Corylus maxima Mill. - Betulaceae - (giant) filbert, Lambersthasel, Lambertnuß
The latin name is not accepted as C.maxima is seen as a form of Corylus avellana.
Deciduous shrub or tree, up to 10m tall, native to southeastern Europe and southwestern Asia; leaves round to ovate (a purple-leaved form is grown as ornamental); flowers in catkins produced in late winter, the male pale yellow, female bright red; nuts 1.5-2.5cm long, fully enclosed in a 3-5 cm long husk.
C. maxima is more sensitive to cold than C.avellana. Their main growing area is located in the Turkish Black Sea region, where three-quarters of the world's produced commercially available „hazelnuts“ are produced. http://de.wikipedia.org/wiki/Lambertshasel
Giant filberts are bigger and taste slightly sweeter than the fruits of C.avellana.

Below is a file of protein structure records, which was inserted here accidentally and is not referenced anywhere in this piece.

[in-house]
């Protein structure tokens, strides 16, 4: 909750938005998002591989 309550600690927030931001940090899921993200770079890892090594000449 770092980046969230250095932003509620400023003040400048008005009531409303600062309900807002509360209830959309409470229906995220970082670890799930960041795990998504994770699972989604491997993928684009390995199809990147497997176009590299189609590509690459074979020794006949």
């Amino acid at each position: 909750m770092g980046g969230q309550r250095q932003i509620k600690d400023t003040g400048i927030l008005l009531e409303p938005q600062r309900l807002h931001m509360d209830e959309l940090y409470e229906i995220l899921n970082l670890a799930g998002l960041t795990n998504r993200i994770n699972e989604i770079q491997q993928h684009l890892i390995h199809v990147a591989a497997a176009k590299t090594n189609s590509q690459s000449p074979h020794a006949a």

Volatiles of hazelnut oil (Turkey, cold-pressed from roasted seeds) were characterized by high amounts of acetic acid (33.7%), 3-methylbutanal (19.1%), 2-methylbutanal (14.0%), and hexanal (3.3%). Compounds with known impact on roasted notes were 2-methylpyrazine (3.2%), furfural (2.3%), furfurylalcohol (0.5%), dimethylpyrazines (4.4%), γ-butyrolactone (1.1%), and benzaldehyde (0.7%).
[Bail, Stefanie, et al. „Characterization of volatile compounds and triacylglycerol profiles of nut oils using SPME‐GC‐MS and MALDI‐TOF‐MS.“ European journal of lipid science and technology 111.2 (2009): 170-182]
Schultz, F.J., Abbildung der in- und ausländischen Bäume, Stauden und Sträuche, welche in Oestreich fortkommen, vol. 1: t. 148 (1839)